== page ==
The rest of the stuff you mention is stuff we cover during morning time/RA. I was actually just thinking about getting a notebook and choosing a focus for each week (or two or whatever). Then I'd have our oldest 2 (11 and almost 10) write down examples they find in their own reading and DS7 could tell me any he hears during RA (has dyslexia, so not reading independently at that level yet). I could even make it fun by giving them a ticket to a raffle for each example they find on their own and have a weekly drawing for...their choice of extra TV show or a candy bar or something. Now you've got me thinking about ways to hold myself accountable to covering those things more consistently.

Ah, I have heard of Don Potter before! I'll look, thank you. I need open and go, structure, and clear lesson plans or I panic. I live in a high reg state.

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42 minutes ago, Servant4Christ said:

Ah, I have heard of Don Potter before! I'll look, thank you. I need open and go, structure, and clear lesson plans or I panic. I live in a high reg state.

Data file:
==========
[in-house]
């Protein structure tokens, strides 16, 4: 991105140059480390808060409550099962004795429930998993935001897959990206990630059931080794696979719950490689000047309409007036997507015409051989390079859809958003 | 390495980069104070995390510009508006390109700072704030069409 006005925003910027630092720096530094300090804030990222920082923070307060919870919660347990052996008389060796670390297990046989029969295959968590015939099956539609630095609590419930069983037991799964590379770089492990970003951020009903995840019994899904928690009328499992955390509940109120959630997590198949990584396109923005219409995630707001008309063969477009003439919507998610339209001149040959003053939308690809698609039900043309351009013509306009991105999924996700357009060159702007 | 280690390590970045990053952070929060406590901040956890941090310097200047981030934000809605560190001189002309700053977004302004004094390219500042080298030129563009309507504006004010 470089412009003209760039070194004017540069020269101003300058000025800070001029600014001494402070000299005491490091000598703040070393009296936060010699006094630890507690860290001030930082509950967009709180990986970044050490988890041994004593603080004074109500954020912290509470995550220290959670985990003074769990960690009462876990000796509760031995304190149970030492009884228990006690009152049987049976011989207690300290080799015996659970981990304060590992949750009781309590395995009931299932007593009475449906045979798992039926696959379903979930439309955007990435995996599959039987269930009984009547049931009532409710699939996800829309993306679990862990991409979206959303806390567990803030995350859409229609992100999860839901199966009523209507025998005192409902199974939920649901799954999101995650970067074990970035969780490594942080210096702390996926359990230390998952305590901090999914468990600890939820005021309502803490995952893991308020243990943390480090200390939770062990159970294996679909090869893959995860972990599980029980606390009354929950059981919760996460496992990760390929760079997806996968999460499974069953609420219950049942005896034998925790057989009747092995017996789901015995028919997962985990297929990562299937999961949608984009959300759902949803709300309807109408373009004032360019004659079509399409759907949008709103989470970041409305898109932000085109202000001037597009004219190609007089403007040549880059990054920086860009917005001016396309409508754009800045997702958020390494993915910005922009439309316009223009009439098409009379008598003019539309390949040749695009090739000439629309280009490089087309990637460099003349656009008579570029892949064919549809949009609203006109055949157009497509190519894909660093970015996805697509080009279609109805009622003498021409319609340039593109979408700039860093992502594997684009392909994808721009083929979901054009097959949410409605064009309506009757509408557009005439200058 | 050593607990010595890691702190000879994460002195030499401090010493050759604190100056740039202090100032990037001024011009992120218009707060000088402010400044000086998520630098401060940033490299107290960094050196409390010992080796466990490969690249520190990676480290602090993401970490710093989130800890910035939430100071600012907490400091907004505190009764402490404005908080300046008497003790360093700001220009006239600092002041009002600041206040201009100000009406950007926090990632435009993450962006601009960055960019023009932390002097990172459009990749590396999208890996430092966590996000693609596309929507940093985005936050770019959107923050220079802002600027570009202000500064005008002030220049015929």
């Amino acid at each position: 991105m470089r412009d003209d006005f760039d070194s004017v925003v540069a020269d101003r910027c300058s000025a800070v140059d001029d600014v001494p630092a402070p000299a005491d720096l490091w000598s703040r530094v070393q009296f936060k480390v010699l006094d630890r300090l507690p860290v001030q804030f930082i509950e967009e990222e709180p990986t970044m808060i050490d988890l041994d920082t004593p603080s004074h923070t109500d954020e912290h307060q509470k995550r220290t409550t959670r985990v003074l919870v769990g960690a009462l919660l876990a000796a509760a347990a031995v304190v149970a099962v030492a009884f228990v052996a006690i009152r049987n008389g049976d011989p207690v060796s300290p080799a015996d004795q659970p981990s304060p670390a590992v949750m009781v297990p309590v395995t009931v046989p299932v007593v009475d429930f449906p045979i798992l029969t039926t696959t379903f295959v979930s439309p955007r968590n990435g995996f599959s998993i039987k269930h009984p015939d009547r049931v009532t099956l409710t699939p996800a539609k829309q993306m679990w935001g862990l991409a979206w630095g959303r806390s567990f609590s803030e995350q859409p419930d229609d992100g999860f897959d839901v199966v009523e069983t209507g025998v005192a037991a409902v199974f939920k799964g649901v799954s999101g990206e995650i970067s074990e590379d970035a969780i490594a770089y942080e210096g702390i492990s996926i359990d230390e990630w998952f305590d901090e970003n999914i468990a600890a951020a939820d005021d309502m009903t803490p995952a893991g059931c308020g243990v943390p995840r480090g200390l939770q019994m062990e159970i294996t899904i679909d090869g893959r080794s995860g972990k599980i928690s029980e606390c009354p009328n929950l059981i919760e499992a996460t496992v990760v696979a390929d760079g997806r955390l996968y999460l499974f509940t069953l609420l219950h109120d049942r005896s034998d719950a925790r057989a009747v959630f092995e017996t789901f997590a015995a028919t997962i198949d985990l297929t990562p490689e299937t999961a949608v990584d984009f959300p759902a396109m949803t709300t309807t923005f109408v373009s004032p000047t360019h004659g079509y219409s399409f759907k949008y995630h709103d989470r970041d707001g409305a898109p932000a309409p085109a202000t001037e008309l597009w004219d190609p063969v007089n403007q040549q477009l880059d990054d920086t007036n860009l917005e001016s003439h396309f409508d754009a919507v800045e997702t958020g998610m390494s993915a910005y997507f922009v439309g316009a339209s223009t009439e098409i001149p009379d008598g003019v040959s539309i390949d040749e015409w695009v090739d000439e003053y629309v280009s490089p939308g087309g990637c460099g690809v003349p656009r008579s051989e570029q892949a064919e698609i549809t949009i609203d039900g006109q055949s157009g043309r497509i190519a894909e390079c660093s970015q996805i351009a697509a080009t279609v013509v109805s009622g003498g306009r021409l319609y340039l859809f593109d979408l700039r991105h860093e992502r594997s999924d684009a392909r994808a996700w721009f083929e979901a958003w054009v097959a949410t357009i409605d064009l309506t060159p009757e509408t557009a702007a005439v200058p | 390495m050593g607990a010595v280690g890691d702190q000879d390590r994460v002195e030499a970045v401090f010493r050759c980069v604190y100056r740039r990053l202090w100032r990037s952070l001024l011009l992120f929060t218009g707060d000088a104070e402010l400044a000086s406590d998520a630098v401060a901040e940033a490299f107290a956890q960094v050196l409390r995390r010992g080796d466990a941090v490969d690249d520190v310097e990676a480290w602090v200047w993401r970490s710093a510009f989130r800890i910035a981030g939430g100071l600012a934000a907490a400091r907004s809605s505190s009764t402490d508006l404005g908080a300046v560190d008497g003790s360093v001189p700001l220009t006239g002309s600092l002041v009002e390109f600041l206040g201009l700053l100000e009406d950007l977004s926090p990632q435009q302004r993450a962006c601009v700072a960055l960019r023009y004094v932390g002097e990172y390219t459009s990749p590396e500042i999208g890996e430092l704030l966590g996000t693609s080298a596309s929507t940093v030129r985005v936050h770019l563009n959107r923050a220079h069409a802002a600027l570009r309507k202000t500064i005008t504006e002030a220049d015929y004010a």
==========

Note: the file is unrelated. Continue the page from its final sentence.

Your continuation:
Well, WOP is certainly open and go. It's very dictionary-ish, honestly. Each word is broken down by syllables. Then there are a couple/few sentences that demonstrate/tell the meaning. There aren't really lesson plans. I just have each kid read a certain amount (half a page, a full page, 3 minutes, whatever works for that kid). 

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42 minutes ago, Servant4Christ said:

Ah, I have heard of Don Potter before! I'll look, thank you. I need open and go, structure, and clear lesson plans or I panic. I live in a high reg state.

Well, WOP is certainly open and go. It's very dictionary-ish, honestly. Each word is broken down by syllables. Then there are a couple/few sentences that demonstrate/tell the meaning. There aren't really lesson plans. I just have each kid read a certain amount (half a page, a full page, 3 minutes, whatever works for that kid). 

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I love CLE but have personally not yet used reading. If CO is the only prickly point and he's 10, why not try it and use it as a discussion point? Watch Hacksaw Ridge maybe? I know what you mean, though. I had to warn someone new to HS that CLE might raise some questions about women's roles and modest dress etc when she picked it for her 14yo granddaughter. 

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Posted (edited)
3 hours ago, Brittany1116 said:

I love CLE but have personally not yet used reading. If CO is the only prickly point and he's 10, why not try it and use it as a discussion point? Watch Hacksaw Ridge maybe? I know what you mean, though. I had to warn someone new to HS that CLE might raise some questions about women's roles and modest dress etc when she picked it for her 14yo granddaughter.